July 3, 2020

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Signal to move

Indicator Indicator not content to stand still

Hey there, time traveller!
This article was published 6/11/2013 (2430 days ago), so information in it may no longer be current.

Although Indicator Indicator is a fairly new name on the local music scene, the man behind it is certainly no stranger.

Sandy Taronno first established himself as a pop songwriter to watch as a member of local indie-rock outfit Quinzy, backed by the estimable talents of his brother James Taronno and cousins David and Jason Pankratz.

 Indicator Indicator

Indicator Indicator

In 2012, knowing Quinzy was going to take a break, Sandy struck out on his own with Indicator Indicator, a solo bedroom-recording project that offered him the chance to develop an ever-growing pile of experimental pop songs that fell outside the traditional four-piece rock band framework. Taronno was drawn to electronic-production techniques, trading in a guitar-driven sound for one built on loops and synths. Indicator Indicator's self-titled (and Western Canadian Music Award-nominated) debut EP, produced by John Paul Peters, was released last September to critical acclaim.

And the momentum continues to build. This weekend at the Park Theatre, Indicator Indicator is playing a hometown show celebrating the release of a three-song mini EP (also produced by Peters) that includes new singles Love Is Not Enough and Swarm -- a pair of pop opuses strong enough to stand on their own. Digitally released Oct. 1, the EP, which includes B-side Coward, serves as a trailer of sorts for an eventual Indicator Indicator LP.

"I don't want to do full EPs every time, but I do want to release music a little more regularly," Taronno says over the phone from Nashville. "It's low cost for us to produce and it's low cost to purchase, and we stay in people's faces instead of releasing a block of 13 tunes and that's all people have for three years."

It's a release model used by Quinzy, who released a trilogy of EPs -- One Boy's Guide to the Moon, These Nautical Miles and Self Defense -- from 2008 to 2009, followed by a fourth EP, The Flats, in 2010. Taronno has never been shy about growing up on record, as it were, and already, Indicator Indicator has shape-shifted. It's not strictly a one-man band anymore.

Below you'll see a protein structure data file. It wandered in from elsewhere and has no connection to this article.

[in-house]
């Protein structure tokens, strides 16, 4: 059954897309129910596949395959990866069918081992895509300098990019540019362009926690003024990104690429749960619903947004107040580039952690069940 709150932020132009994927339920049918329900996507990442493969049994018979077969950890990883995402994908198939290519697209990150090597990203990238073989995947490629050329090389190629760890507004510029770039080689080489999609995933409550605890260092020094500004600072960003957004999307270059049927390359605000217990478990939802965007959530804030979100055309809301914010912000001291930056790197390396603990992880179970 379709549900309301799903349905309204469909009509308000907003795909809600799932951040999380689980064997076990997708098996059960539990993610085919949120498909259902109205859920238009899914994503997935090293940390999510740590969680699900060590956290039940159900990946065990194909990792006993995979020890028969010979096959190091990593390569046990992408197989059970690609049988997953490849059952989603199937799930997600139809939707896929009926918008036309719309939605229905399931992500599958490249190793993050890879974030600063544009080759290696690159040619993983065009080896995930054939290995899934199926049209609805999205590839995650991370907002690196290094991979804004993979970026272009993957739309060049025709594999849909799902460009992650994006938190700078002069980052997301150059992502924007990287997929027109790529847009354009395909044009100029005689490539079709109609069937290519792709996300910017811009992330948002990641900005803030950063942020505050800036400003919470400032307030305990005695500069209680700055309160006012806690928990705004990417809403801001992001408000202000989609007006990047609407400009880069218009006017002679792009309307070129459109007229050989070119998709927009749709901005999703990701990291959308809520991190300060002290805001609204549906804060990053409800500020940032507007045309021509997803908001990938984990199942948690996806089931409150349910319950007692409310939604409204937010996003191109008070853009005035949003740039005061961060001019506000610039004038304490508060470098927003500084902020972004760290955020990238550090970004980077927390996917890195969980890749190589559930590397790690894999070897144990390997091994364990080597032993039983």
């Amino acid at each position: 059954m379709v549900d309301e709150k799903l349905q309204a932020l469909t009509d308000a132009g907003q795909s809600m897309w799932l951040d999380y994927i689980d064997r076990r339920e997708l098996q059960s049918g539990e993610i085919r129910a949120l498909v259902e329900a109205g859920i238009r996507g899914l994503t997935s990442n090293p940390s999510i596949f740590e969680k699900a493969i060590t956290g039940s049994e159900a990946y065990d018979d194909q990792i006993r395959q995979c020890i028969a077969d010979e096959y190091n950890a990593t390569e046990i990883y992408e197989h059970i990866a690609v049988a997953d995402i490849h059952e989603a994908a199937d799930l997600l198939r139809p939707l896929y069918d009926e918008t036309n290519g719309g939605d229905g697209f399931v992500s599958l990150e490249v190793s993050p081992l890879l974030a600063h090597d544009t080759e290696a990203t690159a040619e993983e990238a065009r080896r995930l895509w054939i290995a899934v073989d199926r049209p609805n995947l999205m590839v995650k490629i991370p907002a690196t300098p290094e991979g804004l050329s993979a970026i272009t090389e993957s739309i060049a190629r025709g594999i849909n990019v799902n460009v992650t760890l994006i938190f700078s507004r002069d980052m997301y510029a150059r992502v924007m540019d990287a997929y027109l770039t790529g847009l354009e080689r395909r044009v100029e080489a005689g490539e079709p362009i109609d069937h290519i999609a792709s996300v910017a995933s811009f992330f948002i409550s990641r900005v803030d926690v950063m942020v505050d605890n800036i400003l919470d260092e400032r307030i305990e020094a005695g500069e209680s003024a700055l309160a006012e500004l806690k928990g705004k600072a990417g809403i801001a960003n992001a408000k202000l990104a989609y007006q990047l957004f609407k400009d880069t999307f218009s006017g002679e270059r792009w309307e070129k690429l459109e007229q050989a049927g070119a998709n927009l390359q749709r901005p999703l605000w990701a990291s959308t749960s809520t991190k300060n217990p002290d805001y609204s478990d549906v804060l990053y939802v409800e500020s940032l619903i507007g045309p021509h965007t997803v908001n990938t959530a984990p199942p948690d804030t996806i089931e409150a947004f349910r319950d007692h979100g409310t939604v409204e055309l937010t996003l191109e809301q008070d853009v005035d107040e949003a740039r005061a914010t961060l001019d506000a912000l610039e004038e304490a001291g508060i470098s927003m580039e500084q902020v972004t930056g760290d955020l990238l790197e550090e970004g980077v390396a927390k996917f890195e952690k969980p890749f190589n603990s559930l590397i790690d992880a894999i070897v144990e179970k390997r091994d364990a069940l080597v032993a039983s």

"The biggest difference from the EP is that I actually recorded with the guys I play with," Taronno says, referring to House of Doc's Matthew Harder, Kevin Kornelsen and his brother, James.

"It's a bit more collaborative."

What hasn't changed is Taronno's focus. He's been in the music biz for a while now and he's incredibly pragmatic about his career. Indicator Indicator just wrapped up a nine-date U.S. tour, making important inroads with bands, venues and, most importantly, fans.

 Sandy Taronno of Indicator Indicator

Sandy Taronno of Indicator Indicator

"I think we're laying some solid groundwork. I love Canada, it's my country, but when the closest city is eight hours west and 24 hours east, you need to go where the action is. I didn't want to nibble around the edges so much," Taronno says.

Indeed, Taronno is interested in working smarter. For him, that means touring strategically, releasing more music more often and getting creative: Indicator Indicator's inventive music videos -- including a 30-day time-lapse clip (January First) and a video shot entirely in reverse (This Place is a Factory) -- have thousands of YouTube views; the latter has been seen nearly 40,000 times.

"We were talking in the van about all the hats you have to wear, and how those hats blur together. It's trying to bring the same level of creativity and love to all aspects of your business. And it's got to be genuine," Taronno says.

"To use a quote from The Wire, 'We're building something here. We're building it from scratch. And all the pieces matter.'"


Jen Zoratti

Jen Zoratti

Jen Zoratti is a Winnipeg Free Press columnist and co-host of the paper's local culture podcast, Bury the Lede.

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